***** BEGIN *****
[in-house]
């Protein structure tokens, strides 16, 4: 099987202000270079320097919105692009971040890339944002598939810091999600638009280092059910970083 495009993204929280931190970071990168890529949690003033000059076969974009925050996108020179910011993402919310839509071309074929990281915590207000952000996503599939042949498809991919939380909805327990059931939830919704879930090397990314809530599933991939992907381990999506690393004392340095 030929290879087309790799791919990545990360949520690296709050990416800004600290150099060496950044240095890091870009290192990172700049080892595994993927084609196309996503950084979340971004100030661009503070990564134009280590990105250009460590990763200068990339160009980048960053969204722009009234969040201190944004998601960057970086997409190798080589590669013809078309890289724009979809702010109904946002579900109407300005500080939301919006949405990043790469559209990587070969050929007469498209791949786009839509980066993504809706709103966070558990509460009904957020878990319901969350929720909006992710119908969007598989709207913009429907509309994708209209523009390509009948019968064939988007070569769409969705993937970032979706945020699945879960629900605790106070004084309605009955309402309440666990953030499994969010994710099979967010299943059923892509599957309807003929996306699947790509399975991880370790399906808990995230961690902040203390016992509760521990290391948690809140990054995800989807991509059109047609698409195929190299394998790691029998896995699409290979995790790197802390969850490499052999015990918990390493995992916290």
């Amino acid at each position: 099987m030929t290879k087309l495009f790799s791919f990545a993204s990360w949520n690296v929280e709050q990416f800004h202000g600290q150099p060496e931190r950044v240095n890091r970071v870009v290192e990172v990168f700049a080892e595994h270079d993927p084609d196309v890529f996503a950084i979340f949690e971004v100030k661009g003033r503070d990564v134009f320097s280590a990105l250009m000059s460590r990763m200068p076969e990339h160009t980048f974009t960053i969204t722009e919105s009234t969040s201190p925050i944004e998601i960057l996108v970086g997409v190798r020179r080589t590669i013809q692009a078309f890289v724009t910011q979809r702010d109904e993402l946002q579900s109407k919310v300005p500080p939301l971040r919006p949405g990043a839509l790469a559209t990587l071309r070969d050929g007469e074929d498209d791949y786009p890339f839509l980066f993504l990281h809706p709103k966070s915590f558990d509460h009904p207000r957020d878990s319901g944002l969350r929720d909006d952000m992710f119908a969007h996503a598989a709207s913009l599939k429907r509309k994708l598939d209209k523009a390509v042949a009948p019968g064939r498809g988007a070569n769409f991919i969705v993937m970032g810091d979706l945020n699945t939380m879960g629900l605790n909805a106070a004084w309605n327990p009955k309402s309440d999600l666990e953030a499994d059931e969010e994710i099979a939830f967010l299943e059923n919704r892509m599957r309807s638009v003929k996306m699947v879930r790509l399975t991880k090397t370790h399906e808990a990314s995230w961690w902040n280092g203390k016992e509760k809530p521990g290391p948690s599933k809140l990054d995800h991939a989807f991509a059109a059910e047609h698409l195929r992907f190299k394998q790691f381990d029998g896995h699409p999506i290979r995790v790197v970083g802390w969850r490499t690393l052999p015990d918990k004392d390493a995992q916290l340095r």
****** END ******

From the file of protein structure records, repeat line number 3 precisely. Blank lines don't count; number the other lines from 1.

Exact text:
């Amino acid at each position: 099987m030929t290879k087309l495009f790799s791919f990545a993204s990360w949520n690296v929280e709050q990416f800004h202000g600290q150099p060496e931190r950044v240095n890091r970071v870009v290192e990172v990168f700049a080892e595994h270079d993927p084609d196309v890529f996503a950084i979340f949690e971004v100030k661009g003033r503070d990564v134009f320097s280590a990105l250009m000059s460590r990763m200068p076969e990339h160009t980048f974009t960053i969204t722009e919105s009234t969040s201190p925050i944004e998601i960057l996108v970086g997409v190798r020179r080589t590669i013809q692009a078309f890289v724009t910011q979809r702010d109904e993402l946002q579900s109407k919310v300005p500080p939301l971040r919006p949405g990043a839509l790469a559209t990587l071309r070969d050929g007469e074929d498209d791949y786009p890339f839509l980066f993504l990281h809706p709103k966070s915590f558990d509460h009904p207000r957020d878990s319901g944002l969350r929720d909006d952000m992710f119908a969007h996503a598989a709207s913009l599939k429907r509309k994708l598939d209209k523009a390509v042949a009948p019968g064939r498809g988007a070569n769409f991919i969705v993937m970032g810091d979706l945020n699945t939380m879960g629900l605790n909805a106070a004084w309605n327990p009955k309402s309440d999600l666990e953030a499994d059931e969010e994710i099979a939830f967010l299943e059923n919704r892509m599957r309807s638009v003929k996306m699947v879930r790509l399975t991880k090397t370790h399906e808990a990314s995230w961690w902040n280092g203390k016992e509760k809530p521990g290391p948690s599933k809140l990054d995800h991939a989807f991509a059109a059910e047609h698409l195929r992907f190299k394998q790691f381990d029998g896995h699409p999506i290979r995790v790197v970083g802390w969850r490499t690393l052999p015990d918990k004392d390493a995992q916290l340095r």